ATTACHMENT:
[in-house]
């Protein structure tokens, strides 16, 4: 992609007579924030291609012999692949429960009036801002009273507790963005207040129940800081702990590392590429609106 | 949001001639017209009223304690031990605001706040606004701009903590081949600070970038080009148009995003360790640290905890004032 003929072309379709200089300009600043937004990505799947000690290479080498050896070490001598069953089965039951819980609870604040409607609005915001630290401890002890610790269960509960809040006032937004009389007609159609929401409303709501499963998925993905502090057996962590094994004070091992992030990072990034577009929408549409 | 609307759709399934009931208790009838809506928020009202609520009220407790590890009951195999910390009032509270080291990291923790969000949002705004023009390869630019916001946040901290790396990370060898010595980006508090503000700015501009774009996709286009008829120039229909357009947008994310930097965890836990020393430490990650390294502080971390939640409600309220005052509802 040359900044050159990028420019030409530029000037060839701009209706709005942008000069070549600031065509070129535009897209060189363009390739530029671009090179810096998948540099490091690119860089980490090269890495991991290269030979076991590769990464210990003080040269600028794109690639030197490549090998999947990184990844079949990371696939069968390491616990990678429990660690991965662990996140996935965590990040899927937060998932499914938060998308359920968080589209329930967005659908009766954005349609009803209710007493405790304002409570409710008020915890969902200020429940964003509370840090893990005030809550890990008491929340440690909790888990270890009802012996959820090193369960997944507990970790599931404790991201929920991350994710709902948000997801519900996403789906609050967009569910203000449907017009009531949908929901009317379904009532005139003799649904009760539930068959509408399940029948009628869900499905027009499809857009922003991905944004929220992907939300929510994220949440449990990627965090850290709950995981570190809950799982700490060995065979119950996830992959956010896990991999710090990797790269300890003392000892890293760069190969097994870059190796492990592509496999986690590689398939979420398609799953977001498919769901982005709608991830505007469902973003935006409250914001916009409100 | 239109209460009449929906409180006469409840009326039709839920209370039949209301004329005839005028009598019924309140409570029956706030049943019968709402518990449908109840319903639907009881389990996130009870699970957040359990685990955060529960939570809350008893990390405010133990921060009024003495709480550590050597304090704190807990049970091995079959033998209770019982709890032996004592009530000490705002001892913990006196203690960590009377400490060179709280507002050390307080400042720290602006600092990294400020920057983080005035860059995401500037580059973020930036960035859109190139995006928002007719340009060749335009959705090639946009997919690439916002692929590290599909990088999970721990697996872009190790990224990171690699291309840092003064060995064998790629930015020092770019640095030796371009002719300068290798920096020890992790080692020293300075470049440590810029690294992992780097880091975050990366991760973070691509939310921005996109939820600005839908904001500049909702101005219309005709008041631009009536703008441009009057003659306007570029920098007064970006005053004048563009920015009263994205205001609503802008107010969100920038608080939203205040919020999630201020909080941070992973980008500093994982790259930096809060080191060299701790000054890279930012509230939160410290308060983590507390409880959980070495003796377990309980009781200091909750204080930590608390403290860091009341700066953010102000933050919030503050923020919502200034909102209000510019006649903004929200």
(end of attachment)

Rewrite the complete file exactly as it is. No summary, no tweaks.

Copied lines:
[in-house]
């Protein structure tokens, strides 16, 4: 992609007579924030291609012999692949429960009036801002009273507790963005207040129940800081702990590392590429609106 | 949001001639017209009223304690031990605001706040606004701009903590081949600070970038080009148009995003360790640290905890004032 003929072309379709200089300009600043937004990505799947000690290479080498050896070490001598069953089965039951819980609870604040409607609005915001630290401890002890610790269960509960809040006032937004009389007609159609929401409303709501499963998925993905502090057996962590094994004070091992992030990072990034577009929408549409 | 609307759709399934009931208790009838809506928020009202609520009220407790590890009951195999910390009032509270080291990291923790969000949002705004023009390869630019916001946040901290790396990370060898010595980006508090503000700015501009774009996709286009008829120039229909357009947008994310930097965890836990020393430490990650390294502080971390939640409600309220005052509802 040359900044050159990028420019030409530029000037060839701009209706709005942008000069070549600031065509070129535009897209060189363009390739530029671009090179810096998948540099490091690119860089980490090269890495991991290269030979076991590769990464210990003080040269600028794109690639030197490549090998999947990184990844079949990371696939069968390491616990990678429990660690991965662990996140996935965590990040899927937060998932499914938060998308359920968080589209329930967005659908009766954005349609009803209710007493405790304002409570409710008020915890969902200020429940964003509370840090893990005030809550890990008491929340440690909790888990270890009802012996959820090193369960997944507990970790599931404790991201929920991350994710709902948000997801519900996403789906609050967009569910203000449907017009009531949908929901009317379904009532005139003799649904009760539930068959509408399940029948009628869900499905027009499809857009922003991905944004929220992907939300929510994220949440449990990627965090850290709950995981570190809950799982700490060995065979119950996830992959956010896990991999710090990797790269300890003392000892890293760069190969097994870059190796492990592509496999986690590689398939979420398609799953977001498919769901982005709608991830505007469902973003935006409250914001916009409100 | 239109209460009449929906409180006469409840009326039709839920209370039949209301004329005839005028009598019924309140409570029956706030049943019968709402518990449908109840319903639907009881389990996130009870699970957040359990685990955060529960939570809350008893990390405010133990921060009024003495709480550590050597304090704190807990049970091995079959033998209770019982709890032996004592009530000490705002001892913990006196203690960590009377400490060179709280507002050390307080400042720290602006600092990294400020920057983080005035860059995401500037580059973020930036960035859109190139995006928002007719340009060749335009959705090639946009997919690439916002692929590290599909990088999970721990697996872009190790990224990171690699291309840092003064060995064998790629930015020092770019640095030796371009002719300068290798920096020890992790080692020293300075470049440590810029690294992992780097880091975050990366991760973070691509939310921005996109939820600005839908904001500049909702101005219309005709008041631009009536703008441009009057003659306007570029920098007064970006005053004048563009920015009263994205205001609503802008107010969100920038608080939203205040919020999630201020909080941070992973980008500093994982790259930096809060080191060299701790000054890279930012509230939160410290308060983590507390409880959980070495003796377990309980009781200091909750204080930590608390403290860091009341700066953010102000933050919030503050923020919502200034909102209000510019006649903004929200």